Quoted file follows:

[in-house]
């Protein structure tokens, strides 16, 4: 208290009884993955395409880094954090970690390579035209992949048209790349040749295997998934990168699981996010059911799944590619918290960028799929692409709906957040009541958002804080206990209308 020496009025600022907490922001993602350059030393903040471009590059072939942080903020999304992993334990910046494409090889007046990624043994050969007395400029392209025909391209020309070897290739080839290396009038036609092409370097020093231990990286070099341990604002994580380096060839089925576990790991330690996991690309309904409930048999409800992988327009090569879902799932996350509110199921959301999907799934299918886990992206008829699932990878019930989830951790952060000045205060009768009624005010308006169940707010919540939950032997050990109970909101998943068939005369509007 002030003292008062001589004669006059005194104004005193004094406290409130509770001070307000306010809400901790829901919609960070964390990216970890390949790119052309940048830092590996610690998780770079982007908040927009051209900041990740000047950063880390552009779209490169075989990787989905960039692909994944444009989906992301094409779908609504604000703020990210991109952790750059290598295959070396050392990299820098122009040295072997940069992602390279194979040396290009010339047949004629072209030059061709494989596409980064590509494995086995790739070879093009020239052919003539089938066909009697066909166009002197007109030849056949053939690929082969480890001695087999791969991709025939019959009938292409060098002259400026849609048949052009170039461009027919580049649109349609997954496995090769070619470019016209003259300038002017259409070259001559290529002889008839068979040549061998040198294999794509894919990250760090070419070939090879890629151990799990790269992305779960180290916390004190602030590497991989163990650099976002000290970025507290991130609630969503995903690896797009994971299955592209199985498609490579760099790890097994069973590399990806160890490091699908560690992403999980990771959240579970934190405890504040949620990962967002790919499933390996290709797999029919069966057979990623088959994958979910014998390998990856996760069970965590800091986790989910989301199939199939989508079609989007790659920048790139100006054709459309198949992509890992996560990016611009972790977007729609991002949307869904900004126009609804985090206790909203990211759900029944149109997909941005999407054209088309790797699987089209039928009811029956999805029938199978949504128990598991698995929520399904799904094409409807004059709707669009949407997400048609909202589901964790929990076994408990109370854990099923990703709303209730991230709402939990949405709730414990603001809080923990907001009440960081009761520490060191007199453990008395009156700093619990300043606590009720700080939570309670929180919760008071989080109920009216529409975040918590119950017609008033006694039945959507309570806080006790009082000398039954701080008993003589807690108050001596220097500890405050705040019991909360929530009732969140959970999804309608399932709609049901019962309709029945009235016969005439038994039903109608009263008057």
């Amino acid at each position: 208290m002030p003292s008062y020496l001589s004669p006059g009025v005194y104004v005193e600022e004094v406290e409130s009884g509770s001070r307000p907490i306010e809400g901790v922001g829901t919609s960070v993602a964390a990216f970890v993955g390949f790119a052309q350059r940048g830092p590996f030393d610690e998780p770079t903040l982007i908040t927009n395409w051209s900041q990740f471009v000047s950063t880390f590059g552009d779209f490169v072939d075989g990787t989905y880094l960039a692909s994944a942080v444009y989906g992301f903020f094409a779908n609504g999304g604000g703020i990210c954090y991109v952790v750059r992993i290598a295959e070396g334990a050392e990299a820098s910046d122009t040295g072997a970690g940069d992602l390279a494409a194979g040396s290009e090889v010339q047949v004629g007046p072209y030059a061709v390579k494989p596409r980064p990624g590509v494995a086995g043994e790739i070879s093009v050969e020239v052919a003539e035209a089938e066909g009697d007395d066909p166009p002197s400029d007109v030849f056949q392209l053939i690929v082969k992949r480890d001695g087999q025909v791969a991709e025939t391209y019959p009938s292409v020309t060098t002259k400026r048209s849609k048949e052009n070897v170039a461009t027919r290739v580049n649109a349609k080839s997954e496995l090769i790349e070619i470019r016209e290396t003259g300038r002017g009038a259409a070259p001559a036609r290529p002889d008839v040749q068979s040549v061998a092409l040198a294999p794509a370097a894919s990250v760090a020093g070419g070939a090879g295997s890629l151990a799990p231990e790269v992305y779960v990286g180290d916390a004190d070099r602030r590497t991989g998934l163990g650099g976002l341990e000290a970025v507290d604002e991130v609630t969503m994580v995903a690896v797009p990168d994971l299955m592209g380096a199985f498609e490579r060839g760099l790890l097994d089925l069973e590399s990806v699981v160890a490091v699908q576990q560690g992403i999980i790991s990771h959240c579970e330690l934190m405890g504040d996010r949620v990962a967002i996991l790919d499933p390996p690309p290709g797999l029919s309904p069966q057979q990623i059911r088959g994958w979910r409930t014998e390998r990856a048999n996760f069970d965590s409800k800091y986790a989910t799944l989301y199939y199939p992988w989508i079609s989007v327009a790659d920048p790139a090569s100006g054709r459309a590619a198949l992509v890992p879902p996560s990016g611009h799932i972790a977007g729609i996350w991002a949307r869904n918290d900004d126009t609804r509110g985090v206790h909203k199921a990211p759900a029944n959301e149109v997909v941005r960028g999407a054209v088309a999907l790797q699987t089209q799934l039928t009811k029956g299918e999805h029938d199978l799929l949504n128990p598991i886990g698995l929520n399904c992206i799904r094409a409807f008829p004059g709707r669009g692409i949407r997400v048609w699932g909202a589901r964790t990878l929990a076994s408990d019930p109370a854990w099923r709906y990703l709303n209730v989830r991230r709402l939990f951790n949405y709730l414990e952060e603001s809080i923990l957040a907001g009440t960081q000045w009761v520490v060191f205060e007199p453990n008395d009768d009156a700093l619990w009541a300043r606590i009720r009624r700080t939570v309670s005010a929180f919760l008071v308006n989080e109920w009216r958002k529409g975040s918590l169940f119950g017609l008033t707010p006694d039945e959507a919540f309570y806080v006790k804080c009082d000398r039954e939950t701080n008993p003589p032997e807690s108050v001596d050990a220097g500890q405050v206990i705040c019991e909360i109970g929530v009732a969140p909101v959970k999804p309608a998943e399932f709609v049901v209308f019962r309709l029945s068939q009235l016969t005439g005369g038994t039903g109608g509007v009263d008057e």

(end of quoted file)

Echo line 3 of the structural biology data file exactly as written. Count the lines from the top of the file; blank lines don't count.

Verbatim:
């Amino acid at each position: 208290m002030p003292s008062y020496l001589s004669p006059g009025v005194y104004v005193e600022e004094v406290e409130s009884g509770s001070r307000p907490i306010e809400g901790v922001g829901t919609s960070v993602a964390a990216f970890v993955g390949f790119a052309q350059r940048g830092p590996f030393d610690e998780p770079t903040l982007i908040t927009n395409w051209s900041q990740f471009v000047s950063t880390f590059g552009d779209f490169v072939d075989g990787t989905y880094l960039a692909s994944a942080v444009y989906g992301f903020f094409a779908n609504g999304g604000g703020i990210c954090y991109v952790v750059r992993i290598a295959e070396g334990a050392e990299a820098s910046d122009t040295g072997a970690g940069d992602l390279a494409a194979g040396s290009e090889v010339q047949v004629g007046p072209y030059a061709v390579k494989p596409r980064p990624g590509v494995a086995g043994e790739i070879s093009v050969e020239v052919a003539e035209a089938e066909g009697d007395d066909p166009p002197s400029d007109v030849f056949q392209l053939i690929v082969k992949r480890d001695g087999q025909v791969a991709e025939t391209y019959p009938s292409v020309t060098t002259k400026r048209s849609k048949e052009n070897v170039a461009t027919r290739v580049n649109a349609k080839s997954e496995l090769i790349e070619i470019r016209e290396t003259g300038r002017g009038a259409a070259p001559a036609r290529p002889d008839v040749q068979s040549v061998a092409l040198a294999p794509a370097a894919s990250v760090a020093g070419g070939a090879g295997s890629l151990a799990p231990e790269v992305y779960v990286g180290d916390a004190d070099r602030r590497t991989g998934l163990g650099g976002l341990e000290a970025v507290d604002e991130v609630t969503m994580v995903a690896v797009p990168d994971l299955m592209g380096a199985f498609e490579r060839g760099l790890l097994d089925l069973e590399s990806v699981v160890a490091v699908q576990q560690g992403i999980i790991s990771h959240c579970e330690l934190m405890g504040d996010r949620v990962a967002i996991l790919d499933p390996p690309p290709g797999l029919s309904p069966q057979q990623i059911r088959g994958w979910r409930t014998e390998r990856a048999n996760f069970d965590s409800k800091y986790a989910t799944l989301y199939y199939p992988w989508i079609s989007v327009a790659d920048p790139a090569s100006g054709r459309a590619a198949l992509v890992p879902p996560s990016g611009h799932i972790a977007g729609i996350w991002a949307r869904n918290d900004d126009t609804r509110g985090v206790h909203k199921a990211p759900a029944n959301e149109v997909v941005r960028g999407a054209v088309a999907l790797q699987t089209q799934l039928t009811k029956g299918e999805h029938d199978l799929l949504n128990p598991i886990g698995l929520n399904c992206i799904r094409a409807f008829p004059g709707r669009g692409i949407r997400v048609w699932g909202a589901r964790t990878l929990a076994s408990d019930p109370a854990w099923r709906y990703l709303n209730v989830r991230r709402l939990f951790n949405y709730l414990e952060e603001s809080i923990l957040a907001g009440t960081q000045w009761v520490v060191f205060e007199p453990n008395d009768d009156a700093l619990w009541a300043r606590i009720r009624r700080t939570v309670s005010a929180f919760l008071v308006n989080e109920w009216r958002k529409g975040s918590l169940f119950g017609l008033t707010p006694d039945e959507a919540f309570y806080v006790k804080c009082d000398r039954e939950t701080n008993p003589p032997e807690s108050v001596d050990a220097g500890q405050v206990i705040c019991e909360i109970g929530v009732a969140p909101v959970k999804p309608a998943e399932f709609v049901v209308f019962r309709l029945s068939q009235l016969t005439g005369g038994t039903g109608g509007v009263d008057e």